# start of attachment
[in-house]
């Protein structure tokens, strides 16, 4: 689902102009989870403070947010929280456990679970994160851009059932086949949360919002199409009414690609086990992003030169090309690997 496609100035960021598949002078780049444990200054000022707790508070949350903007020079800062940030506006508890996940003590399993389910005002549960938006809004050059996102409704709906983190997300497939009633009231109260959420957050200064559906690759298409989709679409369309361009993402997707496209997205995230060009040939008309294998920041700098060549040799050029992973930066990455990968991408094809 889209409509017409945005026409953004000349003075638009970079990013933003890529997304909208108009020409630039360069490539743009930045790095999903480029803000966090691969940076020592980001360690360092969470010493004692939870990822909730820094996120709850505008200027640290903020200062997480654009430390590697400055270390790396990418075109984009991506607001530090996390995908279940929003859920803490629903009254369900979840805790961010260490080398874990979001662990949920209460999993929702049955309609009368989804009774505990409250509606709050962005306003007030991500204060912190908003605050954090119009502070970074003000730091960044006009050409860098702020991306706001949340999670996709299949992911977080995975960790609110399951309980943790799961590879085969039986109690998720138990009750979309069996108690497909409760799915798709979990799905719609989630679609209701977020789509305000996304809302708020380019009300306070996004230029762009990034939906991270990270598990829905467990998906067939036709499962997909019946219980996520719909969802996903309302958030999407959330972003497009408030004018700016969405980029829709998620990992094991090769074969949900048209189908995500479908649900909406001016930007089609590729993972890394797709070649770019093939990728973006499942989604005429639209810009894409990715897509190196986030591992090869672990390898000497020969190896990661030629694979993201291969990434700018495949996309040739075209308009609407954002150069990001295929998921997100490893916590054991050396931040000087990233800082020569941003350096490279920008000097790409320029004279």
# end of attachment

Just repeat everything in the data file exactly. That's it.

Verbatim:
[in-house]
């Protein structure tokens, strides 16, 4: 689902102009989870403070947010929280456990679970994160851009059932086949949360919002199409009414690609086990992003030169090309690997 496609100035960021598949002078780049444990200054000022707790508070949350903007020079800062940030506006508890996940003590399993389910005002549960938006809004050059996102409704709906983190997300497939009633009231109260959420957050200064559906690759298409989709679409369309361009993402997707496209997205995230060009040939008309294998920041700098060549040799050029992973930066990455990968991408094809 889209409509017409945005026409953004000349003075638009970079990013933003890529997304909208108009020409630039360069490539743009930045790095999903480029803000966090691969940076020592980001360690360092969470010493004692939870990822909730820094996120709850505008200027640290903020200062997480654009430390590697400055270390790396990418075109984009991506607001530090996390995908279940929003859920803490629903009254369900979840805790961010260490080398874990979001662990949920209460999993929702049955309609009368989804009774505990409250509606709050962005306003007030991500204060912190908003605050954090119009502070970074003000730091960044006009050409860098702020991306706001949340999670996709299949992911977080995975960790609110399951309980943790799961590879085969039986109690998720138990009750979309069996108690497909409760799915798709979990799905719609989630679609209701977020789509305000996304809302708020380019009300306070996004230029762009990034939906991270990270598990829905467990998906067939036709499962997909019946219980996520719909969802996903309302958030999407959330972003497009408030004018700016969405980029829709998620990992094991090769074969949900048209189908995500479908649900909406001016930007089609590729993972890394797709070649770019093939990728973006499942989604005429639209810009894409990715897509190196986030591992090869672990390898000497020969190896990661030629694979993201291969990434700018495949996309040739075209308009609407954002150069990001295929998921997100490893916590054991050396931040000087990233800082020569941003350096490279920008000097790409320029004279």